6. Three Notch'd - Method to Your Madness (3.2%). I promise you I am not on a stipend from Dave and the Three Notch'd guys, they just happen to make the kind of beers I love, and they make them damned well. Method was a dark mild brewed for the first American Mild Month back in May. Laden with dark malts and a body belying it's eminent sessionability, Method was everything a dark English mild should be, and I loved the fact that they kept it at the more usual strength for a mild rather than trying to up the booze.
  7. Port City - Downright Pilsner (4.8%). I love pilsners. Downright is a perennial favourite and regular visitor to my fridge. I love the fact that it is dry hopped with Saaz, sure it's not traditional but what the heck, that extra dose of Saaz pungnecy is wonderful. Downright is my favourite Virginia made pilsner by a country mile as it is lager perfection in my book, and available year round.
  8. Devils Backbone - Trukker Ur Pils (5%). Brewed to a recipe which purports to recreate the malts available to Josef Groll in 1840s Plzeň, hopped exclusively with Saaz, triple decocted, lagered for 30 odd days. Yup, it's a Czech style pale lager done properly. There is no higher praise than that, this is a beer that would stand up admirably to Kout na ?umavě and Zlatá Labut if it were served in the Czech Republic. I only wish this was a permanent part of Devils Backbone's range.
  9. Mad Fox Brewing - Mason's Dark Mild (3.3%). A return to the list for this cask conditioned, pulled through a sparkler magnificence from Falls Church. I described it back in 2013 as being like Nutella spread thinkly over warm toast, and that it is still as tasty as it sounds. Yum
  10. Three Notch'd - 40 Mile IPA (6.1%). Seriously? Another Three Notch'd beer? Well, yes. As I said before, they consistently make the beers I like to drink and they make them damned well. I can see the question forming in your head already, but an IPA? Yes I know, but 40 Mile has the quality that so many ludicrously dick waving over IBUs IPAs don't have, it's wonderful to drink, and I find that El Dorado hops don't have that omnipresent grapefruit/pine resin/cat's piss thing that puts me off so many other American IPAs. 40 Mile is pretty much the only IPA that I am always happy to drink.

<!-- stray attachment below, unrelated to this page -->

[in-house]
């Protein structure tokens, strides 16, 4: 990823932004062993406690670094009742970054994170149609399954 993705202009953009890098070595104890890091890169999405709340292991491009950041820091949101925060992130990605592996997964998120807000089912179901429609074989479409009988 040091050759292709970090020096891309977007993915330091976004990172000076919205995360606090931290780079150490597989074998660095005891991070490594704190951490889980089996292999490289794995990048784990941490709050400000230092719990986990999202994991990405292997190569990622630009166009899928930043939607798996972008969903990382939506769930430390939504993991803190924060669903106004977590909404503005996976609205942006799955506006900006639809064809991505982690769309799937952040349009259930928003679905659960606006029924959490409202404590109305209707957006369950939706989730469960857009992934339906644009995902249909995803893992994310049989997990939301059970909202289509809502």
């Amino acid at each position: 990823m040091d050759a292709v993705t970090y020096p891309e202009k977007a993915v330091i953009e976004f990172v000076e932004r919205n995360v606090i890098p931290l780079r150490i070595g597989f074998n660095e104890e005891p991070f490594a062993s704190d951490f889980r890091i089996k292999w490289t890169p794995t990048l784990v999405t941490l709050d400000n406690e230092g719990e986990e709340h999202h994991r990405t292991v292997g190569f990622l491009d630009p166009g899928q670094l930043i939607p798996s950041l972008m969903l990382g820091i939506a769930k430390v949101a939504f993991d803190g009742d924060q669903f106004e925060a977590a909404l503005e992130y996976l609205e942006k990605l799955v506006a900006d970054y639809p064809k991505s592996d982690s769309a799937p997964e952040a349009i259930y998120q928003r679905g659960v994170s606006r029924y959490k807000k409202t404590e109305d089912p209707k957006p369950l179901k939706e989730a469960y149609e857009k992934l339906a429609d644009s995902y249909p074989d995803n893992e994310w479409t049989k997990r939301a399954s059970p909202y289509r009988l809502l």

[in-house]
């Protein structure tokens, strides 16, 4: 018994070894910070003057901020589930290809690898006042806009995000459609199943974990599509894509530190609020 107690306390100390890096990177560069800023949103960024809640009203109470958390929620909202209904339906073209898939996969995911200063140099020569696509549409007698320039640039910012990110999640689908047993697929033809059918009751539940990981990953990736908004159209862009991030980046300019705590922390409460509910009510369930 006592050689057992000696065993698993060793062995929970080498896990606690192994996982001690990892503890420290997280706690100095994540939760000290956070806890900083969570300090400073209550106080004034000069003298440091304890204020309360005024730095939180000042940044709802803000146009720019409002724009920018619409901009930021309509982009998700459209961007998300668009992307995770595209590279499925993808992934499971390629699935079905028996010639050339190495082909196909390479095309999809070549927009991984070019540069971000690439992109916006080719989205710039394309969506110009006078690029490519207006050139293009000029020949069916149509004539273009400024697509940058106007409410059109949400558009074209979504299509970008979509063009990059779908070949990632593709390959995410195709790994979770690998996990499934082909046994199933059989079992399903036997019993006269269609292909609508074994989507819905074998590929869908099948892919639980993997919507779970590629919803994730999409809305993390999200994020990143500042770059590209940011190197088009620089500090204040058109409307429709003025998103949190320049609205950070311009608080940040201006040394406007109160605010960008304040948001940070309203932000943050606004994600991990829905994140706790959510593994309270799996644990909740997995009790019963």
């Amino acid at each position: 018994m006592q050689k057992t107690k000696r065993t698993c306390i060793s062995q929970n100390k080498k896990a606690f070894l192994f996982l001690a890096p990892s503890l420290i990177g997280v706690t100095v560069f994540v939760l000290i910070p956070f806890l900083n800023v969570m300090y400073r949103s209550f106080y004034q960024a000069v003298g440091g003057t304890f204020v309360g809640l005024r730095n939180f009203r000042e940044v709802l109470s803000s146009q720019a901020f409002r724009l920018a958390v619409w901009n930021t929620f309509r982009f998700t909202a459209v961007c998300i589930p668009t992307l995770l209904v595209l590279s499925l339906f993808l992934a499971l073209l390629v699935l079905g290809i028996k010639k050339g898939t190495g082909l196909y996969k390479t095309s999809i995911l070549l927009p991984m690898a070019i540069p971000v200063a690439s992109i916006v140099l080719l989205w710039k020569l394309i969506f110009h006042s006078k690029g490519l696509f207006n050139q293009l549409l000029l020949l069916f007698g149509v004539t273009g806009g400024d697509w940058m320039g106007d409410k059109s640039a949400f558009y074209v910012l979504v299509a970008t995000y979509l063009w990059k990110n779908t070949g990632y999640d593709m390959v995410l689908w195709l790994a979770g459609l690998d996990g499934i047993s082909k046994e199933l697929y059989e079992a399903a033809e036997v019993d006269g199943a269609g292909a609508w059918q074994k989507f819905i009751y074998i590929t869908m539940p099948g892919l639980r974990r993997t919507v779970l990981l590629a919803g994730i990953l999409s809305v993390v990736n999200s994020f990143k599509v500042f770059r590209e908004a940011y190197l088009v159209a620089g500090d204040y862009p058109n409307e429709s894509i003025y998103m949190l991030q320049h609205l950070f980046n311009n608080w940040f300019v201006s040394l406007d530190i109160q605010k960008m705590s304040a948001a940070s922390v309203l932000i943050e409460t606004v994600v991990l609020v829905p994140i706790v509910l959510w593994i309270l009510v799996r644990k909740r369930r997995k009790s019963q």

So there we go, an entirely subjective list of the top ten beers that have been brewed in Virginia in the last 12 months. I await the inevitable comments of 'but what about....', but please remember that if the beer is a classic style 'with' extraneous stuff that has no place in beer, that's probably why it ain't on the list.

Although this list is entirely subjective, I feel that including beers to recipes that I created/researched would be taking the piss somewhat, hence the absence of Session 42, Morana, and Sensible Mole from this list.

Monday, August 19, 2013

Top Ten Virginian Beers 2013

Taking my lead from the wonderfully urbane company which is Boak and Bailey, and with half an eye on the Virginia Craft Brewers Fest this weekend, here is the Fuggled Top Ten Virginian beers...
  1. AleWerks Brewing - Caledonia (4.5%). A delightfully fragrant, hoppy, British style IPA. The combination of Fuggles, Willamette, and Styrian Goldings is a vibrant, Seville orange laced delight.
  2. Port City Brewing - Downright Pilsner (4.8%). A Czech style pale lager that wouldn't be out of place if served in the beer halls of Prague, positively pulsating with Saaz goodness, more is rarely enough.
  3. Mad Fox Brewing - Mason's Dark Mild (3.3%). Think warm toast spread with Nutella and you are not far from reality, and best of all it is served on a sparkled beer engine.
  4. Devils Backbone Brewing - Schwartz Bier (4.9%). Last year's Virginia Beer Cup winner, and now available in bottles, this is a roasty, clean, crisp black lager that never gets tired.
  5. Starr Hill Brewing - Dark Starr Stout (4.2%). The most award winning Dry Irish Stout in the USA, coffee, chocolate, and a smooth luxuriant body makes this Starr Hill's best beer by a country mile.
  6. St George Brewing - English IPA (5.5%). A showcase for the delights of Fuggles hops, a good dollop of malt sweetness, balanced with the herby, almost tobacco like Fuggles makes it a great British IPA.
  7. Blue Mountain Brewing - überPils (7.6%). 40 IBU of noble hops and a solid malt backbone make this big pale lager surprisingly easy to drink.
  8. Devils Backbone Brewing - Vienna Lager (4.9%). Always good, and thankfully fairly widely available. One of the best ambers lagers anywhere in the US.